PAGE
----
Thursday, May 24, 2007

THE NARROWS by Alexander C. Irvine

Here is another review originally published with SFReader in 2006. It is a great novel, and one I hope all of you take a look at--it is very much worth the time and effort. Not to mention it is extraordinarily entertaining.

Next week I will--finally!--have at least one original review here at Gravetapping; to wet your appetite I'm just finishing A Fine Night For Dying by Jack Higgins, and Pulitzer Prize winner The Road by Cormac McCarthy. Maybe one, or hell I may go wild and get both reviewed and online sometime next week.

The Narrows by Alexander C. Irvine is an urban / historical fantasy novel set in World War Two Detroit. It is the story of Jared Cleaves. Jared works on the line of a golem factory in Detroit--the factory is owned by Henry Ford, but the work going on inside is certainly not automobile manufacturing. While Jared's job is unusual, it is routine, if not down-right tedious, as he sifts through clay looking for anything non-organic: iron, steel, barbed wire, fencing or anything else that might destroy the golem's awakening. An old rabbi who works just off the plant floor uses ancient magic to bring the golems to life. And they are sent out into the world to fight the Nazi menace.

This novel is anything but routine. Irivine develops a cast of seemingly real, living, breathing characters. Jared Cleaves is a working class kid with a wife, a young daughter and a smashed up hand that keeps him out of the war. He has tried to enlist, on more than one occasion, but they designate him 4-F every time. He doesn't want much, but he wants to do his part, make his sacrifice for the war effort. And, he tries to convince himself, he is doing just that in the golem factory, but he can't seem to shake the idea that he is a slacker, a bum, or even worse, a coward. These emotions make Jared the perfect target for a game of spy versus spy. He doesn't know much, but everyone, including a talking bird, a couple competing German spies and an American outfit called the OEI, wants everything he has and more. It begins when his supervisor bullies him into getting information about Henry Ford's newest plant at the Rouge, and it doesn't end until Detroit is brought to its knees by a race riot, and Jared is in the middle of it all.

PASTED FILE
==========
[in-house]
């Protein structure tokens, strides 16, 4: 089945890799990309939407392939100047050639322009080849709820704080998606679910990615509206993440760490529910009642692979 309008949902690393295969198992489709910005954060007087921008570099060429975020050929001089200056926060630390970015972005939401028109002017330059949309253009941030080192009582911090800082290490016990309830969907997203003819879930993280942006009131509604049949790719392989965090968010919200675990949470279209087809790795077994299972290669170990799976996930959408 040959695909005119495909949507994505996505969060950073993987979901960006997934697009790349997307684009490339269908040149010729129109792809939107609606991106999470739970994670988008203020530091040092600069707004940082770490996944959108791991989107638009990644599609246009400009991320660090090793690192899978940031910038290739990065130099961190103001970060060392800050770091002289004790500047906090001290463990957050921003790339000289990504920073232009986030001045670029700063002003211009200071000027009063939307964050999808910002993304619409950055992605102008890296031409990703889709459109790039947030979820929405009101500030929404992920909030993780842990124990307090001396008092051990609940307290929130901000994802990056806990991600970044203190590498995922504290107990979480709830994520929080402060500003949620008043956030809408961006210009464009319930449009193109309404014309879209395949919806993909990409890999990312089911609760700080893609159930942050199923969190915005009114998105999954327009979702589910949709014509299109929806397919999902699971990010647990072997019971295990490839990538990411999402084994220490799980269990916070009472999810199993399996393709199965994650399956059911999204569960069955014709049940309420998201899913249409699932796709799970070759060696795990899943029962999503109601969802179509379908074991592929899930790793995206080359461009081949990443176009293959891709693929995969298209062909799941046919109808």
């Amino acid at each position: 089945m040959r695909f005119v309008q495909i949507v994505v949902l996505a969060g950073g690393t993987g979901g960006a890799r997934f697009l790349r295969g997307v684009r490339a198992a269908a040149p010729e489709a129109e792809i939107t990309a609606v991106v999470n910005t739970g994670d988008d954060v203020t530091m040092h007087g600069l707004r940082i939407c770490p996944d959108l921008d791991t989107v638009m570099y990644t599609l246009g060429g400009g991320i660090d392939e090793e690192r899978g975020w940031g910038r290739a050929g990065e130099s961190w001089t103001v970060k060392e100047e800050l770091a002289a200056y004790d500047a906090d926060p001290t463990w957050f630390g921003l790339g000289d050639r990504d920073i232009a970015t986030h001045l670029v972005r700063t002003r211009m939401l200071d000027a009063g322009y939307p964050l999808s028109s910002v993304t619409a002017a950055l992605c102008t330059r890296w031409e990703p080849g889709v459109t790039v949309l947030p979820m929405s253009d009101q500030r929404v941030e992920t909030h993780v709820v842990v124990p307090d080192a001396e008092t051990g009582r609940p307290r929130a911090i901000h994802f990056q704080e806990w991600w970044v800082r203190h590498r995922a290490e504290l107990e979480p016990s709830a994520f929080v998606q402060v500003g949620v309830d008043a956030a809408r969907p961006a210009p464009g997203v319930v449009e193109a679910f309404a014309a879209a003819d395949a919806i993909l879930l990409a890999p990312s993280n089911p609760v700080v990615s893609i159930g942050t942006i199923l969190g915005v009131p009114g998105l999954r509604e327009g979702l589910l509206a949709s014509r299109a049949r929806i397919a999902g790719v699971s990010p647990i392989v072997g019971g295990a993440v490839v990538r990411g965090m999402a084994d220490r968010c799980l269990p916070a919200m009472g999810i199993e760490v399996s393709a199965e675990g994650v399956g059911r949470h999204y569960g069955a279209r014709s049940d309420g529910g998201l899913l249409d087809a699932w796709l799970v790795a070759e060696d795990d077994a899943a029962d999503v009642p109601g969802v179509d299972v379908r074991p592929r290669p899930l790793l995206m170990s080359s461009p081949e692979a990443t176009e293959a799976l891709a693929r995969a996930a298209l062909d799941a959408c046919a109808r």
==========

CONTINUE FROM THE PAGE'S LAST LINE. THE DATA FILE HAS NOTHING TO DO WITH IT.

The Narrows is that unusual novel that is able to mix fantasy--curses, magic, and wonder--with a well focused historical setting that seems not only real, but also accurate and factual. Irvine's descriptions of wartime Detroit are harrowing and complete. He has an ability to bring the city and its residents alive. The reader can see the streets, the factories, and more importantly the people as they struggle through their journeys. The fantasy is a small element that, as the story progresses, gains more and more significance, until it overshadows the history and makes the story plain with its own simplicity.

Alexander Irvine is a writer that has the ability to tell a gritty, real and worthwhile story and entertain at the same time. The Narrows is one of the best novels--fantasy or anything else--released in 2005. Its look at racism, war, and the working class is poignant and thought provoking, while its replacement of monsters (golems, werewolves and dragons) for the monsters-that-are-men (Nazis, war, and the over-zealous) is excruciatingly accurate. The Narrows should be on every reader's list, but short of that lofty goal, it should at least be on your reading list.

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